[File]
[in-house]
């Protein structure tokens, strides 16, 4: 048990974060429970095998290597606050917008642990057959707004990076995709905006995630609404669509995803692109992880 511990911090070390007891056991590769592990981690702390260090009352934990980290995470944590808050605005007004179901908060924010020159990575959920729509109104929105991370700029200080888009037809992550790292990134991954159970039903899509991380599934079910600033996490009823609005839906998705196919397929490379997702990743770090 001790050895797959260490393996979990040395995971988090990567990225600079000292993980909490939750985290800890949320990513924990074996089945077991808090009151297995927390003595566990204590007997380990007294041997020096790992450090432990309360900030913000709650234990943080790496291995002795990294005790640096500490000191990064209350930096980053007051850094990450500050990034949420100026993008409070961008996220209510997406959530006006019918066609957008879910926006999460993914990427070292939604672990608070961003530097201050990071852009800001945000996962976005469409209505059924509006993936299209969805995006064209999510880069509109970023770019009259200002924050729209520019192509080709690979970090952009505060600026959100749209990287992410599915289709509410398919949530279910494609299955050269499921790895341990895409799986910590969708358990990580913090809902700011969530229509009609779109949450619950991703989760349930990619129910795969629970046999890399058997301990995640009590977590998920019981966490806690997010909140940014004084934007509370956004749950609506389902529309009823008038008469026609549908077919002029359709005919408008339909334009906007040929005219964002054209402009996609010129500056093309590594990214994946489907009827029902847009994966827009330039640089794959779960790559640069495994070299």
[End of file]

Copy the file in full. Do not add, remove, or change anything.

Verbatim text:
[in-house]
């Protein structure tokens, strides 16, 4: 048990974060429970095998290597606050917008642990057959707004990076995709905006995630609404669509995803692109992880 511990911090070390007891056991590769592990981690702390260090009352934990980290995470944590808050605005007004179901908060924010020159990575959920729509109104929105991370700029200080888009037809992550790292990134991954159970039903899509991380599934079910600033996490009823609005839906998705196919397929490379997702990743770090 001790050895797959260490393996979990040395995971988090990567990225600079000292993980909490939750985290800890949320990513924990074996089945077991808090009151297995927390003595566990204590007997380990007294041997020096790992450090432990309360900030913000709650234990943080790496291995002795990294005790640096500490000191990064209350930096980053007051850094990450500050990034949420100026993008409070961008996220209510997406959530006006019918066609957008879910926006999460993914990427070292939604672990608070961003530097201050990071852009800001945000996962976005469409209505059924509006993936299209969805995006064209999510880069509109970023770019009259200002924050729209520019192509080709690979970090952009505060600026959100749209990287992410599915289709509410398919949530279910494609299955050269499921790895341990895409799986910590969708358990990580913090809902700011969530229509009609779109949450619950991703989760349930990619129910795969629970046999890399058997301990995640009590977590998920019981966490806690997010909140940014004084934007509370956004749950609506389902529309009823008038008469026609549908077919002029359709005919408008339909334009906007040929005219964002054209402009996609010129500056093309590594990214994946489907009827029902847009994966827009330039640089794959779960790559640069495994070299």